Last week I attended a conference of educators in another state. One of the presenters talked briefly about some statistics that indicate various trends in education that touch upon social justice. He displayed PowerPoint slides with various states and figures regarding graduation rates, literacy rates, the impact of dropout rates on delinquency and incarceration, etc. Along the way, he showed a slide that showed three states, Nevada, Utah, and Wyoming, and asked which one of these states had the highest disparity in income between men and women.
Most of the room answered Utah. (The correct answer was Wyoming.) The presenter called upon one woman to explain the reasoning behind her choice of Utah. She said in a sarcastic, hostile tone, “Mormons!” Another lady sitting near her asked regarding the state of Utah, “Have you ever BEEN there?” Across the room there were many nods of agreement.
I was too polite to stand up and address the issue of religious intolerance and derail the speaker’s presentation, but I sat there on a low boil for the remainder of the meeting. The question that came to my mind forcefully was, “When will people realize that making such statements is just as unacceptable as making derogatory comments about Jews, Muslims, African Americans, Asians, Mexicans, or any other minority?”
If the presenter had showed a slide showing the abysmal graduation rates in Detroit and asked someone to point out a reason for them, would the woman have said, “The blacks!” No reasonable person would tolerate such overt racism. If the speaker had showed disparities in incomes by neighborhood in New York or Florida, would the woman have said, “It’s because of all those Jews that live there!” The Anti-Defamation League has done a fantastic job in educating the American public that such comments about Jews are offensive. Anti-Semitism still exists, but people are generally more circumspect about it. They know it’s wrong and, if they harbor hostile feelings towards Jews, they only vent them in like-minded company.
The problem with anti-Mormonism is that EVERYONE, EVERYWHERE is considered “like-minded company.” A conference of educators, a college classroom, a business office, the supermarket checkout line, the bleachers at the little league field, in the youth group of an evangelical church, or on a news program on MSNBC. It is ironic that the world has become so politically correct, yet it is still alright for liberals and conservatives, atheists and clergymen, to bash Mormons.
When Proposition 8 focused the ire of homosexual activists against the Church in California in 2008, there were large protests, vandalism, and threats of an organized boycott against Mormon-owned businesses. Recently, conservatives were talking about organizing a similar boycott against Mormon-owned businesses because the judge who ruled that Arizona Sheriff Joe Arpaio’s department was illegally profiling Mexican immigrants and arresting them was a Mormon. Religious intolerance is thoroughly entrenched on the left and the right regarding latter-day saints.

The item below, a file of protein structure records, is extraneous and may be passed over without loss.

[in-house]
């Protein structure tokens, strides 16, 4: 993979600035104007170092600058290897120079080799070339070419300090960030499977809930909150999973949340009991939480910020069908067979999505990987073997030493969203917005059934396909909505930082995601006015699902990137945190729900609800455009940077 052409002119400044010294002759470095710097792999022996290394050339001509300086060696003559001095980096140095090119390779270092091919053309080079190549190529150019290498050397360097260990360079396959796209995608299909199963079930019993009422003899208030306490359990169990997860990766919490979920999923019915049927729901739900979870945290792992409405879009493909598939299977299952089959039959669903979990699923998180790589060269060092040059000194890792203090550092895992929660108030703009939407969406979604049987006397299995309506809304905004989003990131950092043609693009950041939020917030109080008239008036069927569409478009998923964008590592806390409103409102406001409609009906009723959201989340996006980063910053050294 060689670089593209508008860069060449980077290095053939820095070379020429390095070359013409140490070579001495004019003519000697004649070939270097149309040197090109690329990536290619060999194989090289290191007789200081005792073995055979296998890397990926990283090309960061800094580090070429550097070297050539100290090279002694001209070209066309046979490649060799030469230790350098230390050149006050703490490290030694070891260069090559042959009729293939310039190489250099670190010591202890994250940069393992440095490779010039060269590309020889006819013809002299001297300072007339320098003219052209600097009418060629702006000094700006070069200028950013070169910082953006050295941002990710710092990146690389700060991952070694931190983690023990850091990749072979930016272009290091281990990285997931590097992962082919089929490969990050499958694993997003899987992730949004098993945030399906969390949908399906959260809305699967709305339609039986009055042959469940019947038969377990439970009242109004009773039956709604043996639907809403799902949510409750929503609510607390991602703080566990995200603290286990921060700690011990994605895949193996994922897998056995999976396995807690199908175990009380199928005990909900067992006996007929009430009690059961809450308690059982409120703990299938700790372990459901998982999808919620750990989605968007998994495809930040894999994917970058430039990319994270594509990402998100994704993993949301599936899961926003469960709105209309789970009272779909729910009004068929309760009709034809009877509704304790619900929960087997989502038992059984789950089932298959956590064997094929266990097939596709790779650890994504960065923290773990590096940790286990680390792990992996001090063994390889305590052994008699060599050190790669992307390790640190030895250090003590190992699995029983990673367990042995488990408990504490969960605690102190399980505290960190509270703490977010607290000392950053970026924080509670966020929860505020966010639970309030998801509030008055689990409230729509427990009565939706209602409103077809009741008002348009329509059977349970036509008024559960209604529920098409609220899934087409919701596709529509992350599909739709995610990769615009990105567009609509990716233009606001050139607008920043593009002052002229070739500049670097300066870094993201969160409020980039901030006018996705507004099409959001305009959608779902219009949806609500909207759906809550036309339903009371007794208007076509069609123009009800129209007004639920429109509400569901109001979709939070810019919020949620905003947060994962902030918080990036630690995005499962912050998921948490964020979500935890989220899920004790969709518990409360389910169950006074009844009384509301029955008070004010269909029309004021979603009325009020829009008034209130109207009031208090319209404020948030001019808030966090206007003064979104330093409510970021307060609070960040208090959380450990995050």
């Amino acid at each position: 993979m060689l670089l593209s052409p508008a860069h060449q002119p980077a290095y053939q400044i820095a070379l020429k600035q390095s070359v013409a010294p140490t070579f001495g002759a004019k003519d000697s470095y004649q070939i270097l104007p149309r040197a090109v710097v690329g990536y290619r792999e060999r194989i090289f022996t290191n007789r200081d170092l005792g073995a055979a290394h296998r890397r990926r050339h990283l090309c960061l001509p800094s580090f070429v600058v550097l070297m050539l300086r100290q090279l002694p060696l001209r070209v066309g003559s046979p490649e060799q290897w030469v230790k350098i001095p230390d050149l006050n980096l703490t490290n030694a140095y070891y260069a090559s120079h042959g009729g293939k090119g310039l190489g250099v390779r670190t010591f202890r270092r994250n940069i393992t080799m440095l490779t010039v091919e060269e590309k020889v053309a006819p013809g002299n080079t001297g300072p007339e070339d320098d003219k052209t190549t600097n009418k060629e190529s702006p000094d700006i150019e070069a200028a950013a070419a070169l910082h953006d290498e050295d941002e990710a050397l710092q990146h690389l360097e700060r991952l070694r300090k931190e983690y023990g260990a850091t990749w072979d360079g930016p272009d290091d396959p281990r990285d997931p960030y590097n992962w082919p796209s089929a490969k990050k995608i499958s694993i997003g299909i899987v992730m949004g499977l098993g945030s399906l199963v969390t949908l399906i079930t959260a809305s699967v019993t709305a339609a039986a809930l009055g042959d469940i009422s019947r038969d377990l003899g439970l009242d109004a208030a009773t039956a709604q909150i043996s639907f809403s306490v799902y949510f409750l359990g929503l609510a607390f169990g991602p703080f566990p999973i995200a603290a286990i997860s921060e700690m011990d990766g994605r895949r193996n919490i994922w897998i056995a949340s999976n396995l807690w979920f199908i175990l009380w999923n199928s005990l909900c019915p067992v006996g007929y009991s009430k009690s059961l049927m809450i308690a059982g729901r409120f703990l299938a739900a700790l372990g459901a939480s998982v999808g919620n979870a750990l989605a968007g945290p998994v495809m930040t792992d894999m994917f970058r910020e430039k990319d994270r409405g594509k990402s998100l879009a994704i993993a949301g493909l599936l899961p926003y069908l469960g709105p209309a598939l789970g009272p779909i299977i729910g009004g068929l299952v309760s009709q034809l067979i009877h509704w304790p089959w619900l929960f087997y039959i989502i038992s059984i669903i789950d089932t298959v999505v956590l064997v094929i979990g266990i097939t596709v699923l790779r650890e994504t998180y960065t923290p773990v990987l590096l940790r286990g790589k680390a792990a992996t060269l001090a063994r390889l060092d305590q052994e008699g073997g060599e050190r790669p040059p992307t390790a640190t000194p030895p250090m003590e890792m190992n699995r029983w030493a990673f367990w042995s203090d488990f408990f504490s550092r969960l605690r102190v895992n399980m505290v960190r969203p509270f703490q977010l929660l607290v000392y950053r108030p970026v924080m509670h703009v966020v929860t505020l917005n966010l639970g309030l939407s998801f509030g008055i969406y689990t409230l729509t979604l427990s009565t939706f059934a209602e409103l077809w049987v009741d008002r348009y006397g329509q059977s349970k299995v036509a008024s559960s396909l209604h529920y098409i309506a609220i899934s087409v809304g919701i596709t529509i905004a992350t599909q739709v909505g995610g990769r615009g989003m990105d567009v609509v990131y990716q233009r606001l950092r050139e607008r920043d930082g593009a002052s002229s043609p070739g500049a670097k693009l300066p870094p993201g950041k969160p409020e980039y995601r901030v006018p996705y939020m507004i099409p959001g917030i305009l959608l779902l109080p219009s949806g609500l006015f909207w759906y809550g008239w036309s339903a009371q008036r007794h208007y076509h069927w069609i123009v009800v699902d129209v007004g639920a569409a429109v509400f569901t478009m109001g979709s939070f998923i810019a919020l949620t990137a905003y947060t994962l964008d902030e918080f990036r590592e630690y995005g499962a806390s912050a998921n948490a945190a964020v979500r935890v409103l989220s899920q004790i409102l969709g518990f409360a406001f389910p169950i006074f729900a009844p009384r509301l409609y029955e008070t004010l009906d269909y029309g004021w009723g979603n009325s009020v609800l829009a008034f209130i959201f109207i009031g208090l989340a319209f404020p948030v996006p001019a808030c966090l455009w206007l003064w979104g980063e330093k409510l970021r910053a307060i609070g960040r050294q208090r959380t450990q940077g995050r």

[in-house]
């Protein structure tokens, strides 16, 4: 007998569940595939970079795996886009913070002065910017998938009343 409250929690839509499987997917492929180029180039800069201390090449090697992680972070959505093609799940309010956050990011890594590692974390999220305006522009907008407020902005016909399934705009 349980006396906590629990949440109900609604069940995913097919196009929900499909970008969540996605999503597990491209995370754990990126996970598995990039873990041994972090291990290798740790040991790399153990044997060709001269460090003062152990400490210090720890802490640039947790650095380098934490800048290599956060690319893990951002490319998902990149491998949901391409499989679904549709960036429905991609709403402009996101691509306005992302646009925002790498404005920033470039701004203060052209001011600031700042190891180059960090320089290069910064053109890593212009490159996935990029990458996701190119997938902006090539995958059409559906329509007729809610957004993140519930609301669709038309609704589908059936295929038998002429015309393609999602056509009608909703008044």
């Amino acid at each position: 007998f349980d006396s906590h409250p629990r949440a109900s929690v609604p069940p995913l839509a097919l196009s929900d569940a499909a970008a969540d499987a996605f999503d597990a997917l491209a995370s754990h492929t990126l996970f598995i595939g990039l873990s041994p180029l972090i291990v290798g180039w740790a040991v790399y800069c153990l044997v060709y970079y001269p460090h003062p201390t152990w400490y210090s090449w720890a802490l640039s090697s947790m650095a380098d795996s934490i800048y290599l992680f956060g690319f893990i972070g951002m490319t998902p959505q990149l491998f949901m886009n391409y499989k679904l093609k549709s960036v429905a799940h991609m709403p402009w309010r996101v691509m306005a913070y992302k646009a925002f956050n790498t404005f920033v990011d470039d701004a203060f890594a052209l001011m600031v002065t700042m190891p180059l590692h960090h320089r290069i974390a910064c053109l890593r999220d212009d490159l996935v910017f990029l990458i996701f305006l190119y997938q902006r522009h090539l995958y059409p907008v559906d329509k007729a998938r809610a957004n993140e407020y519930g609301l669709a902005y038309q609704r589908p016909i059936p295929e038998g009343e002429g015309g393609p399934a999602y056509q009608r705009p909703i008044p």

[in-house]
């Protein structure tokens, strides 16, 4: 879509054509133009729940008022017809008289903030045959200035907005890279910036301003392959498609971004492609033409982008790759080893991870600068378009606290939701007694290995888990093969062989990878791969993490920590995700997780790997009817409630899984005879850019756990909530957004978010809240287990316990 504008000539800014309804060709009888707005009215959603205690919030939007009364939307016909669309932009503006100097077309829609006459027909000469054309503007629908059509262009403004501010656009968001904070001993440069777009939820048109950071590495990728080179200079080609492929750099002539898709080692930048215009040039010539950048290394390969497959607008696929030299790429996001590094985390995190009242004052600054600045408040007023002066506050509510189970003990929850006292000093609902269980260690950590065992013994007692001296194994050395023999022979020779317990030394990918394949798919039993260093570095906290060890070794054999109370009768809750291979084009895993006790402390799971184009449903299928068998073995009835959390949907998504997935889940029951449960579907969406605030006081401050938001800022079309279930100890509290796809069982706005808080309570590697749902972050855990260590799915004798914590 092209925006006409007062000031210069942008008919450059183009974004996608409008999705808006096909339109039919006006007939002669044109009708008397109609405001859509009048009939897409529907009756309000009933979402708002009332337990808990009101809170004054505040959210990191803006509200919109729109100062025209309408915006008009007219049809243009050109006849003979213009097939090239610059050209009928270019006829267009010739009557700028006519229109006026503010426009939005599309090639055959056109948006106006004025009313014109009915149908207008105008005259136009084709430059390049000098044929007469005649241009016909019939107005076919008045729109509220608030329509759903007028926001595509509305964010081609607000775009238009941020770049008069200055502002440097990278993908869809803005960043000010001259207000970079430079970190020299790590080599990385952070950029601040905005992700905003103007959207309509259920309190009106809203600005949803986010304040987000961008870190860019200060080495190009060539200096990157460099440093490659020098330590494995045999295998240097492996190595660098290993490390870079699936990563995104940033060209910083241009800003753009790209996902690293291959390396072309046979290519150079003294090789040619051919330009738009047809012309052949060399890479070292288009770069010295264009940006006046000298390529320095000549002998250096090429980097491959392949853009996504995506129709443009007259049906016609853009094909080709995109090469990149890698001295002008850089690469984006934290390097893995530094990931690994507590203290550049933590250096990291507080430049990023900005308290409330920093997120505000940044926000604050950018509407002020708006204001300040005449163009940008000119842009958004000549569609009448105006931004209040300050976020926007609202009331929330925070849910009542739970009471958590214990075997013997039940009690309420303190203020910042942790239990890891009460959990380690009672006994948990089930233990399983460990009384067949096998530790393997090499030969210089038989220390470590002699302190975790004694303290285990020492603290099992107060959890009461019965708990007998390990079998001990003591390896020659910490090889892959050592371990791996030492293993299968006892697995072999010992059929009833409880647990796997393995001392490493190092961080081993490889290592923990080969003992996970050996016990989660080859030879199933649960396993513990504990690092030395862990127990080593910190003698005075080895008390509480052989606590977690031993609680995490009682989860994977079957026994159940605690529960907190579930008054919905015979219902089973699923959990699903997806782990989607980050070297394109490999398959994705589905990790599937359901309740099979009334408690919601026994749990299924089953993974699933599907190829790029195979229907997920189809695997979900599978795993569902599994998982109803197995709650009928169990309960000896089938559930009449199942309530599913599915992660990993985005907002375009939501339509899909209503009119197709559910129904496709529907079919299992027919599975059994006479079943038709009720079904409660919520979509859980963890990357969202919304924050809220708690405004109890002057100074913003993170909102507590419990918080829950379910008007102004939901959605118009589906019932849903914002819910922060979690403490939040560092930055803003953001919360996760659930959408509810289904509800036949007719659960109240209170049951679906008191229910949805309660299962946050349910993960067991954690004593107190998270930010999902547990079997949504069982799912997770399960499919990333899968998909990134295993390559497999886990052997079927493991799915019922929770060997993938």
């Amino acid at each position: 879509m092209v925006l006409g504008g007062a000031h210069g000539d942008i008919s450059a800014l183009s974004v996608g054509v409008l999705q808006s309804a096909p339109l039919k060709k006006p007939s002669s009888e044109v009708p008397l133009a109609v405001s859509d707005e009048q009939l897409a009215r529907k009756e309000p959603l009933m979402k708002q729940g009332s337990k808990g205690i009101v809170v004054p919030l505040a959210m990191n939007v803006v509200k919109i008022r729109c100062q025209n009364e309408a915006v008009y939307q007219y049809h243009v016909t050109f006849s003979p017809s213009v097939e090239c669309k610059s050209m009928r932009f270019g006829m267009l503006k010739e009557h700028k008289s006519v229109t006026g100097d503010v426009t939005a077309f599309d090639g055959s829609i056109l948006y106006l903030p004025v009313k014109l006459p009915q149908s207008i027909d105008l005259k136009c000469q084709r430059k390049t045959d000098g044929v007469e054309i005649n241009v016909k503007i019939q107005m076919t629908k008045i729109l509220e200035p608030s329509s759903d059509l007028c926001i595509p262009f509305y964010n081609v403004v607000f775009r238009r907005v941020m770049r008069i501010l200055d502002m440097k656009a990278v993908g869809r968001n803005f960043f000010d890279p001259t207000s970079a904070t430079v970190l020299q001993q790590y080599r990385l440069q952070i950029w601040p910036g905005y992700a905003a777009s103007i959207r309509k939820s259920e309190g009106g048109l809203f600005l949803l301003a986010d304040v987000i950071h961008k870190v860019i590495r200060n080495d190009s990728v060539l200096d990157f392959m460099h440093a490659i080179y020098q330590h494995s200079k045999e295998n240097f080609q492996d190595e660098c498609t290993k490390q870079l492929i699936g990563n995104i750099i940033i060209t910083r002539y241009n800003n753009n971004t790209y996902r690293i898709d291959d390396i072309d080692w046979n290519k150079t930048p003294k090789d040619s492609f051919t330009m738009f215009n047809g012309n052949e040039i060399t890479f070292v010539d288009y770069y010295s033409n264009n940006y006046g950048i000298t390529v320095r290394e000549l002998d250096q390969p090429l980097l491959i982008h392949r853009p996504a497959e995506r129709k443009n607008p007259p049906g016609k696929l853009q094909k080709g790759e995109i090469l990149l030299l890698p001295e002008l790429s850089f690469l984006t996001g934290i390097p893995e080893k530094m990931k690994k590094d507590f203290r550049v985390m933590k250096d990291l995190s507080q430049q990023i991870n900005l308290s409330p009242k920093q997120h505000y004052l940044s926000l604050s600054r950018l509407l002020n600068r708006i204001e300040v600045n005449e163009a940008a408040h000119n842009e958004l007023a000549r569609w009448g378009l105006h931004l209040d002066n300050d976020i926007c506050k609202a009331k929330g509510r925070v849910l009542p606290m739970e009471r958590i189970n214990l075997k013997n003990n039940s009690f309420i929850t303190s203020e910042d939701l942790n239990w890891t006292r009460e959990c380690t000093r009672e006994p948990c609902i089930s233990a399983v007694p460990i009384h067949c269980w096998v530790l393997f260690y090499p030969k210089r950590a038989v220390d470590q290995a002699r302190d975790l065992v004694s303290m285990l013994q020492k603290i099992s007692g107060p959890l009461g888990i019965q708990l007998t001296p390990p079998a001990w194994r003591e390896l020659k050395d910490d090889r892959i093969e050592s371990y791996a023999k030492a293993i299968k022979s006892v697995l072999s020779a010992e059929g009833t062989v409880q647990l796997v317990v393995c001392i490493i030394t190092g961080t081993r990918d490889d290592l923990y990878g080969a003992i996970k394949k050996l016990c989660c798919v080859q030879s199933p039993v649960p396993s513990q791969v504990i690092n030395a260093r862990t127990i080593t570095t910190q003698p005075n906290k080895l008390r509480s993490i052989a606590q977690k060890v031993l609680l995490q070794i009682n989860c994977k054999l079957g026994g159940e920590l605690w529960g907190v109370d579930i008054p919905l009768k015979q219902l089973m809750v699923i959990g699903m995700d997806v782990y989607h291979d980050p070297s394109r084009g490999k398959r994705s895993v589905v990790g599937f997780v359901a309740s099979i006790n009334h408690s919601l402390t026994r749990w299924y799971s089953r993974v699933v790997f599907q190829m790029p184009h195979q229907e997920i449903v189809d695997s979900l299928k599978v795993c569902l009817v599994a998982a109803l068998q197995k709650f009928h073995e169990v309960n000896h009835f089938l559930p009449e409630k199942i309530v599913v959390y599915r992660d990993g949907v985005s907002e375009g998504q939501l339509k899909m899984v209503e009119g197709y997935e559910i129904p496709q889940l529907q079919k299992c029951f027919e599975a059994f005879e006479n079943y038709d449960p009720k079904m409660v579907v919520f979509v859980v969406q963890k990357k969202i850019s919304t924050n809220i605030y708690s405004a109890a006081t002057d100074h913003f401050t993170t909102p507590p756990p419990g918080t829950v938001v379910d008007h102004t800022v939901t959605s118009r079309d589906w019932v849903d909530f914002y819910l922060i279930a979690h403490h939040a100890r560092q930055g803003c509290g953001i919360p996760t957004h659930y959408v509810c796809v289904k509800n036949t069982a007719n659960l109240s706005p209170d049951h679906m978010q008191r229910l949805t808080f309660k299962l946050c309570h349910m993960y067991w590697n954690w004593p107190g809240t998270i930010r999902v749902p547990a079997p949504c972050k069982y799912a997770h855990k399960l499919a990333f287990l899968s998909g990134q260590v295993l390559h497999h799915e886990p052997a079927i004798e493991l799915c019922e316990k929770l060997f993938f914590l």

Why is this so? When will people figure out that it isn’t OK to disparage Mormons? The Church’s “I’m a Mormon” campaign is an attempt to put a human face on Mormonism. People should know that there are Mormons all around them. The lies, distortions, and half-truths told about us are hurtful. These manifestations of religious bigotry pop up when people feel confident that their words won’t be challenged.
Several years ago, my daughter was in a middle-school English class. The African American teacher made a hostile, belittling comment about Mormonism. My daughter bravely and politely challenged the teacher, offering a correction on what she had erroneously represented as our belief. Instead of realizing her mistake, the teacher doubled down on her bigotry. She got In my daughter’s face and said, “You’re a Mormon? How many wives does your father have?” My daughter was only 12. Should any child have to face such an attack in school? My child got up and left the classroom to go to the office. She went there to calm down and explain to the school’s counselor what had just occurred. There was no action taken against the teacher.
Most people could care less about Mormons. We don’t register on their radar. However, when Mormons do pop up on the radar, the general level of prejudice and hostility that has been sown by the hundreds of anti-Mormon ministries and parachurches becomes the norm. We try to deal with prejudice and persecution as the Savior would. We put up with it. We turn the other cheek. We know that they speak lies about us. Jesus’ own detractors called him Beelzebub, the prince of devils. He told his followers that they should not expect more favorable treatment.
The kinds of comments made at the education conference are typical. Anti-Mormonism is entrenched in the minds of far too many people. How do we effect change? If I had stood up in that meeting and defended myself and the Church, there would have been bad feelings. I didn’t have time to approach the individual privately. The Church has the right idea, I think. Just letting people know you’re a Mormon has value. Let them put a face on it. It’s kind of like illegal immigration. Many conservatives are willing do have “illegals” deported until they have a personal connection with one. When they discover that their gardener or housekeeper is an undocumented immigrant, that’s different! They know that person. They have empathy for him or her. They instantly become more reasonable. The issue becomes more nuanced.
Likewise, when we let others know we’re a member of the Church and let them see our “light” shining, that does some good. We need to do more of that, a little every day.